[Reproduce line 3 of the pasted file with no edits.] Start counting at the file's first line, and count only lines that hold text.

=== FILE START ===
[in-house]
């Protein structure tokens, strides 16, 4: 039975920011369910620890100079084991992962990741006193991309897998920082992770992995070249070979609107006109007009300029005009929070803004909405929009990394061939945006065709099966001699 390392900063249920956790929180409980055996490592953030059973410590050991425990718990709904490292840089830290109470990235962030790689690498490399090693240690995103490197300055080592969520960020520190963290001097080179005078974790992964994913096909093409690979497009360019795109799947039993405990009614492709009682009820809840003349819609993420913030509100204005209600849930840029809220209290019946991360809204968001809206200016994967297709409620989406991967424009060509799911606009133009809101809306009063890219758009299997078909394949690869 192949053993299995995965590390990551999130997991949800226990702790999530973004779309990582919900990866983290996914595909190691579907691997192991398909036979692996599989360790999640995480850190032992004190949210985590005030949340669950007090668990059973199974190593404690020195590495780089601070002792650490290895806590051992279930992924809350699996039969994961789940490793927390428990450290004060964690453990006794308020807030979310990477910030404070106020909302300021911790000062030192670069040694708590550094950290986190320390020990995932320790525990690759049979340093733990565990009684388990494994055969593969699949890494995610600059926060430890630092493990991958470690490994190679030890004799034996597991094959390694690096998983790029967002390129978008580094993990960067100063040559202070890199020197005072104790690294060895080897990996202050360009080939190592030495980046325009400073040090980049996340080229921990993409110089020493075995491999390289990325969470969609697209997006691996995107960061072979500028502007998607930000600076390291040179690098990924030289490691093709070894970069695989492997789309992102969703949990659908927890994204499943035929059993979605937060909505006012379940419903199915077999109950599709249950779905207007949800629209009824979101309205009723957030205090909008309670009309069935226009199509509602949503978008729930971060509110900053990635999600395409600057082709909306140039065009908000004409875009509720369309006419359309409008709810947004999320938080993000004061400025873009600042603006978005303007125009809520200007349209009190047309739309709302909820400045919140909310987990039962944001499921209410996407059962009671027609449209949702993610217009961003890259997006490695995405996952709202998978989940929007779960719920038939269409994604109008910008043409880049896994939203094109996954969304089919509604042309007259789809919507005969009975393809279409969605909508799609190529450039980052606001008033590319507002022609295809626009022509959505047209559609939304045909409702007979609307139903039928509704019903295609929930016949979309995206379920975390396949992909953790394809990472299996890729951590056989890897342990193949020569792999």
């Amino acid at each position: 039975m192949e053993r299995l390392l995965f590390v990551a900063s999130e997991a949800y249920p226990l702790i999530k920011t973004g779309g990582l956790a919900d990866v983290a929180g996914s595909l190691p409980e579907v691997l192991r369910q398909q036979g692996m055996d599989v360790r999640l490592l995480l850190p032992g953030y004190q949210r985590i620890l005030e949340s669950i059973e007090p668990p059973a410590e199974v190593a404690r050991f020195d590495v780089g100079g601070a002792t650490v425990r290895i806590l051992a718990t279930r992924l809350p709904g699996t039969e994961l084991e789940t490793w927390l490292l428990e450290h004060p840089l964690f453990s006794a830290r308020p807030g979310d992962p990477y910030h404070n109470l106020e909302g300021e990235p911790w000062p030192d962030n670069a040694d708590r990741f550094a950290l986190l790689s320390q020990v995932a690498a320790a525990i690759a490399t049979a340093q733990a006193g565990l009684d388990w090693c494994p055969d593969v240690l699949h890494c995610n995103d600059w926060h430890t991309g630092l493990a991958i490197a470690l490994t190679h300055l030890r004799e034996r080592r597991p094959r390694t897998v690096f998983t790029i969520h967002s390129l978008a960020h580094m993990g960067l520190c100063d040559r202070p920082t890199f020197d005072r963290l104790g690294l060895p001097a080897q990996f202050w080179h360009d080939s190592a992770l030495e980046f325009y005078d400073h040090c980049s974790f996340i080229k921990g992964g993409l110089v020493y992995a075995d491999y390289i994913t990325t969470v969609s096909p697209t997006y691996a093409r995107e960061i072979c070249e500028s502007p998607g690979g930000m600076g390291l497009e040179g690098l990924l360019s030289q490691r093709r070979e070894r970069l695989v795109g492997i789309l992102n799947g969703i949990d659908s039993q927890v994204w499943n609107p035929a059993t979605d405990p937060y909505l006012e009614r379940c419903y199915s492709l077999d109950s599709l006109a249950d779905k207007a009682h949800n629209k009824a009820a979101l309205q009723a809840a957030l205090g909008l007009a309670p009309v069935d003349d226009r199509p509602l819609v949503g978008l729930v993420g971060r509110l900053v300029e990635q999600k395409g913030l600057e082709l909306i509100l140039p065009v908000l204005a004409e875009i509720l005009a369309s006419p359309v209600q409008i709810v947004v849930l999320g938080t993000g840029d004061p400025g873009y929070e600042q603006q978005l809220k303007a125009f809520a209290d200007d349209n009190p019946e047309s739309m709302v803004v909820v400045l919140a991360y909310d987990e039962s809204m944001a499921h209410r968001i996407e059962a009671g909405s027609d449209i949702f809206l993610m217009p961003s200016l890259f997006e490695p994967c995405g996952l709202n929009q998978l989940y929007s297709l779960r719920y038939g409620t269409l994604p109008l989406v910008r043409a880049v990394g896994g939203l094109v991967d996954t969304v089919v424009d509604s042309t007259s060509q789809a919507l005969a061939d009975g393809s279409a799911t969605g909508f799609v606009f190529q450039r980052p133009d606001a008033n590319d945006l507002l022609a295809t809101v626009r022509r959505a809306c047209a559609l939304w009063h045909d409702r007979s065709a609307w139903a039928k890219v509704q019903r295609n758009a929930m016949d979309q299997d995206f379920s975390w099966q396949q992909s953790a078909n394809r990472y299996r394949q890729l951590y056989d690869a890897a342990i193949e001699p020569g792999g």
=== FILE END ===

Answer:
């Amino acid at each position: 039975m192949e053993r299995l390392l995965f590390v990551a900063s999130e997991a949800y249920p226990l702790i999530k920011t973004g779309g990582l956790a919900d990866v983290a929180g996914s595909l190691p409980e579907v691997l192991r369910q398909q036979g692996m055996d599989v360790r999640l490592l995480l850190p032992g953030y004190q949210r985590i620890l005030e949340s669950i059973e007090p668990p059973a410590e199974v190593a404690r050991f020195d590495v780089g100079g601070a002792t650490v425990r290895i806590l051992a718990t279930r992924l809350p709904g699996t039969e994961l084991e789940t490793w927390l490292l428990e450290h004060p840089l964690f453990s006794a830290r308020p807030g979310d992962p990477y910030h404070n109470l106020e909302g300021e990235p911790w000062p030192d962030n670069a040694d708590r990741f550094a950290l986190l790689s320390q020990v995932a690498a320790a525990i690759a490399t049979a340093q733990a006193g565990l009684d388990w090693c494994p055969d593969v240690l699949h890494c995610n995103d600059w926060h430890t991309g630092l493990a991958i490197a470690l490994t190679h300055l030890r004799e034996r080592r597991p094959r390694t897998v690096f998983t790029i969520h967002s390129l978008a960020h580094m993990g960067l520190c100063d040559r202070p920082t890199f020197d005072r963290l104790g690294l060895p001097a080897q990996f202050w080179h360009d080939s190592a992770l030495e980046f325009y005078d400073h040090c980049s974790f996340i080229k921990g992964g993409l110089v020493y992995a075995d491999y390289i994913t990325t969470v969609s096909p697209t997006y691996a093409r995107e960061i072979c070249e500028s502007p998607g690979g930000m600076g390291l497009e040179g690098l990924l360019s030289q490691r093709r070979e070894r970069l695989v795109g492997i789309l992102n799947g969703i949990d659908s039993q927890v994204w499943n609107p035929a059993t979605d405990p937060y909505l006012e009614r379940c419903y199915s492709l077999d109950s599709l006109a249950d779905k207007a009682h949800n629209k009824a009820a979101l309205q009723a809840a957030l205090g909008l007009a309670p009309v069935d003349d226009r199509p509602l819609v949503g978008l729930v993420g971060r509110l900053v300029e990635q999600k395409g913030l600057e082709l909306i509100l140039p065009v908000l204005a004409e875009i509720l005009a369309s006419p359309v209600q409008i709810v947004v849930l999320g938080t993000g840029d004061p400025g873009y929070e600042q603006q978005l809220k303007a125009f809520a209290d200007d349209n009190p019946e047309s739309m709302v803004v909820v400045l919140a991360y909310d987990e039962s809204m944001a499921h209410r968001i996407e059962a009671g909405s027609d449209i949702f809206l993610m217009p961003s200016l890259f997006e490695p994967c995405g996952l709202n929009q998978l989940y929007s297709l779960r719920y038939g409620t269409l994604p109008l989406v910008r043409a880049v990394g896994g939203l094109v991967d996954t969304v089919v424009d509604s042309t007259s060509q789809a919507l005969a061939d009975g393809s279409a799911t969605g909508f799609v606009f190529q450039r980052p133009d606001a008033n590319d945006l507002l022609a295809t809101v626009r022509r959505a809306c047209a559609l939304w009063h045909d409702r007979s065709a609307w139903a039928k890219v509704q019903r295609n758009a929930m016949d979309q299997d995206f379920s975390w099966q396949q992909s953790a078909n394809r990472y299996r394949q890729l951590y056989d690869a890897a342990i193949e001699p020569g792999g």